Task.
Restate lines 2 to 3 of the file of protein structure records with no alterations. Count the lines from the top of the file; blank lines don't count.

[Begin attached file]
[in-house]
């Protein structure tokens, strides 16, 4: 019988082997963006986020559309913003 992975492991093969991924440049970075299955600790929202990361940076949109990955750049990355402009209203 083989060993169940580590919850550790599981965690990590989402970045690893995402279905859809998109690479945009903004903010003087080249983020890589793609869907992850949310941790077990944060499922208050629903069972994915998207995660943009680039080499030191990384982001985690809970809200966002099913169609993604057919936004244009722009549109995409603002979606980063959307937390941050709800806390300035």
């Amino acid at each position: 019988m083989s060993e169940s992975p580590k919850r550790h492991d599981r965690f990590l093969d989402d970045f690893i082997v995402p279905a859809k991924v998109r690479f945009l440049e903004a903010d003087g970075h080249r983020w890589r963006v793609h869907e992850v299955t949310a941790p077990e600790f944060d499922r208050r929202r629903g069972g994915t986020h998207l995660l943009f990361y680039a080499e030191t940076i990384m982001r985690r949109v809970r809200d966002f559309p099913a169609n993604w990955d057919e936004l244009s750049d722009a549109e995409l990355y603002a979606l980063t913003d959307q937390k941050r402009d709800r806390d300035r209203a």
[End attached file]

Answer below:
């Protein structure tokens, strides 16, 4: 019988082997963006986020559309913003 992975492991093969991924440049970075299955600790929202990361940076949109990955750049990355402009209203 083989060993169940580590919850550790599981965690990590989402970045690893995402279905859809998109690479945009903004903010003087080249983020890589793609869907992850949310941790077990944060499922208050629903069972994915998207995660943009680039080499030191990384982001985690809970809200966002099913169609993604057919936004244009722009549109995409603002979606980063959307937390941050709800806390300035």
């Amino acid at each position: 019988m083989s060993e169940s992975p580590k919850r550790h492991d599981r965690f990590l093969d989402d970045f690893i082997v995402p279905a859809k991924v998109r690479f945009l440049e903004a903010d003087g970075h080249r983020w890589r963006v793609h869907e992850v299955t949310a941790p077990e600790f944060d499922r208050r929202r629903g069972g994915t986020h998207l995660l943009f990361y680039a080499e030191t940076i990384m982001r985690r949109v809970r809200d966002f559309p099913a169609n993604w990955d057919e936004l244009s750049d722009a549109e995409l990355y603002a979606l980063t913003d959307q937390k941050r402009d709800r806390d300035r209203a």